If a rogue planet entered our Solar System and push our (Earth's) orbit away from the Sun? What would happen to Earth on an environmental scale?


closed as unclear what you're asking by GrandmasterB, Dan Smolinske, Erik, Ghanima, Maxime Lucas Mar 17 '15 at 12:17

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  • $\begingroup$ We'd be farther from the Sun. How far do you mean? $\endgroup$ – Samuel Mar 17 '15 at 5:21
  • $\begingroup$ Far enough that it could affect Plants and animals. $\endgroup$ – user7960 Mar 17 '15 at 5:35
  • $\begingroup$ Ok, it would affect plants and animals... I'm unclear on what your question is, it seems you've answered it. $\endgroup$ – Samuel Mar 17 '15 at 5:43

Too vague. You need to think a bit about that phrase "pushes earths orbit".

Earths orbit isn't an object one shoves a distance, it's a gravitational relationship. So what does Earth's new trajectory look like? And what other effects have happened? Because the force needed to change a planets trajectory significantly, are quite large ;-)

So for example, did it "push earths orbit" by hitting earth physically? If so, probably environmental effects would be everything from a return to molten magma world, through to shattering the planet. Pretty major environmental effects, eh? Or did it just nudge it gravitationally? Still could have that kind of effect, because the forces holding a planet together aren't infinite. What time scale did this happen over ("pushes" could imply gradual gravitational influence over millions of years, as well as near collision over a few hours). Does earth have a much more elongated orbit now, or still a circular one, and what path? Is Earth's new orbit long term stable or does it cross other substantial bodies that influence or eclipse where they didn't before?

More subtle consequences - what happened to the moon? That tends to be major for the environment. What happened to the new planet itself?

Last, the 3 body problem isn't analytically solvable, so the few-thousand body problem of our real system is less so. That means predictions are hard to make. One prediction that seems likely is that anything that substantially shifts our orbit in a relatively short event probably isn't going to leave many humans alive to worry about carbon emissions ;)

A lot or nothing could happen, depending on all these things. Your call!

  • $\begingroup$ Another point worth making, is that the planets are in a delicate balance of stability. Any additional planet (which by definition, entering the solar system) at escape velocity, would need to significantly affect the other planets to lose enough velocity to be able to be captured by the sun. Most likely it would send 1 or more planets into a chaotic orbit, ending with a planet being ejected. $\endgroup$ – Aron Mar 17 '15 at 7:02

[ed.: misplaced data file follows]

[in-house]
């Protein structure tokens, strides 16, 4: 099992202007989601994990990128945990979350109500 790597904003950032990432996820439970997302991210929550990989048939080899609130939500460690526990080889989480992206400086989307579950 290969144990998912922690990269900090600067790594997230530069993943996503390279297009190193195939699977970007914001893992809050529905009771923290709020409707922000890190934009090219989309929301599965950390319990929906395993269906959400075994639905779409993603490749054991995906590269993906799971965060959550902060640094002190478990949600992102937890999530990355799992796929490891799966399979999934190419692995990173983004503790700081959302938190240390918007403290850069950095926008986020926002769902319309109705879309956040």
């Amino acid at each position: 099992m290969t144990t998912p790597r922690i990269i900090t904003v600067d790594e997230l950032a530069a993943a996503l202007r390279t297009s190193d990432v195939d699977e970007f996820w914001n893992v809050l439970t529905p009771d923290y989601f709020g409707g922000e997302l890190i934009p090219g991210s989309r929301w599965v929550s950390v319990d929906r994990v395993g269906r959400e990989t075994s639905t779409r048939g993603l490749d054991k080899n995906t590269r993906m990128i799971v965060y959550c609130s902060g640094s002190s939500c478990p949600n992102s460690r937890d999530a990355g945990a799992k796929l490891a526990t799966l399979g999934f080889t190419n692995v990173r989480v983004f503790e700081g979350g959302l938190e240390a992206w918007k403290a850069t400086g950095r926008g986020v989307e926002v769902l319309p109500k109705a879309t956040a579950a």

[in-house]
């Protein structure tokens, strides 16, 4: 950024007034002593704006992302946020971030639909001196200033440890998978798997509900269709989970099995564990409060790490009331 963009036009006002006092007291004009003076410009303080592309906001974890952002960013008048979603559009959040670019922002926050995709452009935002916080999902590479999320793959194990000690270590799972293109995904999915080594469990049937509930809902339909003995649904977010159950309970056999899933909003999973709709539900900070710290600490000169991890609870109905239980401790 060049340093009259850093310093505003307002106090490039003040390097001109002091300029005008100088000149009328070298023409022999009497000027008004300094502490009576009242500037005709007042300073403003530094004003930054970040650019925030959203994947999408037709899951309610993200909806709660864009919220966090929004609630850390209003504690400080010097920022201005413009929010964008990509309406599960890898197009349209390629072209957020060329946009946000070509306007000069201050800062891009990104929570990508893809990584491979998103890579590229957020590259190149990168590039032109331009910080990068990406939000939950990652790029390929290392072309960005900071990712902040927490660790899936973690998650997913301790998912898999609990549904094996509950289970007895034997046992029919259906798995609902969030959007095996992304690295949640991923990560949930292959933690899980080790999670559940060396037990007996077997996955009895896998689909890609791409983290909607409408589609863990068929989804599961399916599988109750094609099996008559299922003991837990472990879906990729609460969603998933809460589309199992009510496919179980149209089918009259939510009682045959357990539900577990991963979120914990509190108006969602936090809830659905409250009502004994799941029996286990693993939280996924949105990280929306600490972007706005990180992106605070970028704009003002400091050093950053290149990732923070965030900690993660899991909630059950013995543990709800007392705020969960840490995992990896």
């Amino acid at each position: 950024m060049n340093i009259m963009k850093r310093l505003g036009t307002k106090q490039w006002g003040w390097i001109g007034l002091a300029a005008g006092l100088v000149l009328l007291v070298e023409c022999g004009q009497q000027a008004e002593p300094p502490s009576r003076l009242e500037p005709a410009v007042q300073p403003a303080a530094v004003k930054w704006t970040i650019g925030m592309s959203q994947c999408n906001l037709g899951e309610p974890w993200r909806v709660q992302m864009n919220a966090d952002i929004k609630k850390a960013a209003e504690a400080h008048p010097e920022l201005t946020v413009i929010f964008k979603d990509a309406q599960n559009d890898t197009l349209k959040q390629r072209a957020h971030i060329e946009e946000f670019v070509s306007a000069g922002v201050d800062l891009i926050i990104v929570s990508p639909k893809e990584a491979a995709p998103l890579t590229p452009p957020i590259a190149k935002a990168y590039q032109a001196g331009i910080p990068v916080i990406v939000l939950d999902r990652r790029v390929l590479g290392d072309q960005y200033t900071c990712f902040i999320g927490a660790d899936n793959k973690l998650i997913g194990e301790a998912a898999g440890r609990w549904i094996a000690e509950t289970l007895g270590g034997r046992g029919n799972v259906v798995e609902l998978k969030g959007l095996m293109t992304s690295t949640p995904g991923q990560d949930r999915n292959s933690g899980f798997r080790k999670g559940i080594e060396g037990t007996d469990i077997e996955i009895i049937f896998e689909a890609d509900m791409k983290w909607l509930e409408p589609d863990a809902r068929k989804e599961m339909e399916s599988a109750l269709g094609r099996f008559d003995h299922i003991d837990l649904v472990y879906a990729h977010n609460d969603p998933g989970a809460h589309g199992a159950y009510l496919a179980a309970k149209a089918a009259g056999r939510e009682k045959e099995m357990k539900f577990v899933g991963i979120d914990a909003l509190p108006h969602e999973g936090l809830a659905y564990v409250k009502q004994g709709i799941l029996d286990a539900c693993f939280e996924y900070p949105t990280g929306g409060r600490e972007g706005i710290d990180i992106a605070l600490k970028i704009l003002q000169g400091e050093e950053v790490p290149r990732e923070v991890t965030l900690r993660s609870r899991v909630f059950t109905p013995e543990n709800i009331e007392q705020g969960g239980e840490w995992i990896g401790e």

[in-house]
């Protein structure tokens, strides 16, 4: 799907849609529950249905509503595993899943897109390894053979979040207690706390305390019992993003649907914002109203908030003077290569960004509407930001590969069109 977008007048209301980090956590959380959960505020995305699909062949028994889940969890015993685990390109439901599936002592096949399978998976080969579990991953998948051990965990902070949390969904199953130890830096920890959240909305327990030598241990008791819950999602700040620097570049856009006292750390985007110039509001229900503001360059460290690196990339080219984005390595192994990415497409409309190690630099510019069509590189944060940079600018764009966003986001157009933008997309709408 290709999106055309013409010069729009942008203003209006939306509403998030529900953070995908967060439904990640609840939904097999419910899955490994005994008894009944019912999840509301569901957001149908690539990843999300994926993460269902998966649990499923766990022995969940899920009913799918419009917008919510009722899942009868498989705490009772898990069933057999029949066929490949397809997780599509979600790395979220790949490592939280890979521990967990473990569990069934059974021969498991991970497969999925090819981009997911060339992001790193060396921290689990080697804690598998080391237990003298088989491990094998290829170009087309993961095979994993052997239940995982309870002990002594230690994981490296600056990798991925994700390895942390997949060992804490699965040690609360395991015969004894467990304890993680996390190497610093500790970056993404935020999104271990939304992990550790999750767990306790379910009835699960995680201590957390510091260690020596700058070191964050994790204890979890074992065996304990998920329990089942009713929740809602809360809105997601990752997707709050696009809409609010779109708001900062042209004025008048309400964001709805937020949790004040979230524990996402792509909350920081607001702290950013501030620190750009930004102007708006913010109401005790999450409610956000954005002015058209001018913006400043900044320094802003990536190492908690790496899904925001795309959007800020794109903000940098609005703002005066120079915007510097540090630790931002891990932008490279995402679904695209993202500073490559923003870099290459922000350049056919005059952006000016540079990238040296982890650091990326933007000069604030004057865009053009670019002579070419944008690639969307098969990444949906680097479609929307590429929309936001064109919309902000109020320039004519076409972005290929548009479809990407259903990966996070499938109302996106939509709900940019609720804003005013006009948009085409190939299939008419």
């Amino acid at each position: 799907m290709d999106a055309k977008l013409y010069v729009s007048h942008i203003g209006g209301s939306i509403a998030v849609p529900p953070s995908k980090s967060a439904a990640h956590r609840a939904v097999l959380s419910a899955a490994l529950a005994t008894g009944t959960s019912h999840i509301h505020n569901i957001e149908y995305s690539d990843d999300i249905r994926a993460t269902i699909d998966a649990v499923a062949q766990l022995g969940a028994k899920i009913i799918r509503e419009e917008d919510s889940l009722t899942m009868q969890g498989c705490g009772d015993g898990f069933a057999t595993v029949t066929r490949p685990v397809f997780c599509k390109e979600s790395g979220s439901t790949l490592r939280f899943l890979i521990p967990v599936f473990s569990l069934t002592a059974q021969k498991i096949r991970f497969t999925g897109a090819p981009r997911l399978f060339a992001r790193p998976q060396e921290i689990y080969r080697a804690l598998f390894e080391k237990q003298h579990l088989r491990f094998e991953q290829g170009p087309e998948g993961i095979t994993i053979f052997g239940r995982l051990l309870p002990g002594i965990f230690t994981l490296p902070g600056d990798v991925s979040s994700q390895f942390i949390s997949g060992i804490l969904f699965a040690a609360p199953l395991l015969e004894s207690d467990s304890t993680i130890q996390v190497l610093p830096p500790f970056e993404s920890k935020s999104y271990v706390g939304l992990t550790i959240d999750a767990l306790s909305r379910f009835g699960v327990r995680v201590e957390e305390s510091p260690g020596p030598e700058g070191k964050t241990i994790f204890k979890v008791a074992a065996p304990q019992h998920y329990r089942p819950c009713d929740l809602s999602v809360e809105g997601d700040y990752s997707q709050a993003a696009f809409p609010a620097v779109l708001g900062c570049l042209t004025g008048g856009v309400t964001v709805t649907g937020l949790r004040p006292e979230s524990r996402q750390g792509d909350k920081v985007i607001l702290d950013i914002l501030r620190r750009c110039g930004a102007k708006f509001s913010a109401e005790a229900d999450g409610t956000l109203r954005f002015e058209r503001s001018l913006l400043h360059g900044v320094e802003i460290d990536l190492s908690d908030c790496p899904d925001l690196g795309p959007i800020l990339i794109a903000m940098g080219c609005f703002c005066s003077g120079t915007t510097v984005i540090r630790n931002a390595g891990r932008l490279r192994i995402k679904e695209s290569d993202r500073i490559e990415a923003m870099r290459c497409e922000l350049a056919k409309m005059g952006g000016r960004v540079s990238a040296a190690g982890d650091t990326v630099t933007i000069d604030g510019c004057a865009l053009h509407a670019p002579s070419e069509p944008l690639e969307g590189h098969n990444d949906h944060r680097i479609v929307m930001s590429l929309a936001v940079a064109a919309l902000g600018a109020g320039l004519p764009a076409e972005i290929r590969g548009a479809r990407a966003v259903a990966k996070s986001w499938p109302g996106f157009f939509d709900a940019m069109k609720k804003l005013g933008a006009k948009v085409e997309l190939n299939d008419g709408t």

If the Earth's orbit becomes wider, it gets cooler. We may be able to offset that some with adding more greenhouse gasses to our atmosphere.

But if Earth is perturbed, its orbit is likely to be more elliptical than it is now. During part of the year, the Earth would be significantly warmer than at other times -- though not necessarily warmer than it is now.

We could lose the moon and, with it, most of our tides. We'd still have some tides from the sun, but those are already weaker than our lunar tides, and would be weaker still as we moved away from the sun. Animals depending on the tides would suffer. The moon also helps stabilize Earrh's axis of rotation, and over geological scales our seasons could get far more severe at times, maybe even rendering the Earh virtually uninhabitable.

Our year would be longer. Animals and plants that just make it through the winter now might very well die off in large numbers due to the longer winters.

And if our moon did become another body is Earth's orbit, I think Earth would be reclassified as a "dwarf planet," and the pro-Pluto crowd would, at long last, have their revenge.

  • $\begingroup$ +1 For the revenge of the pro-Pluto crowd. That would make a hilarious story. $\endgroup$ – Erik Mar 17 '15 at 8:37


Earth is in what most people call "the Goldilocks Zone" because the temperature of our planet (and the energy we get from the sun) results in a planet that is not too warm, and not too cold. The formal name of this is the Circumstellar Habitable Zone. Every star system, in theory, has one.

For our particular solar system, the estimates on the inner and outer boundary of the goldilocks zone is actually quite large. It looks like most conservative estimates place the edges around .99 to 1.3 AU. (Remember that 1 AU is the average distance from the earth to the sun.)

If this planet knocked us further away, outside of our habitable zone, things would cool down considerably. To the point where all the water would start freezing. That is bad-news bears for most life on earth. That would be the end of you and me, but some of those deep-sea thermal vent communities may carry on, oblivious to the freezing doom on the surface. Vsauce talks about these communities in a video, with more eloquence and entertainment than I can muster here.

Otherwise, if we stay within the habitable zone, get ready for people to talk more about global cooling. We would get thrown into an ice-age, despite the fact that we are geologically coming out of one. We would also need to re-think solar energy, because we would get less energy from the sun. Environmentalists may decide to actually start driving inefficient/polluting vehicles just to get the earth warm again!

The environment is a notoriously tricky thing to predict. This is why, despite the amazing increase in computational power available to us, we still cannot predict weather more than a week out. Our planet would likely develop new weather cycles. Perhaps some places would stay the same, but I highly doubt everything would remain as it is now.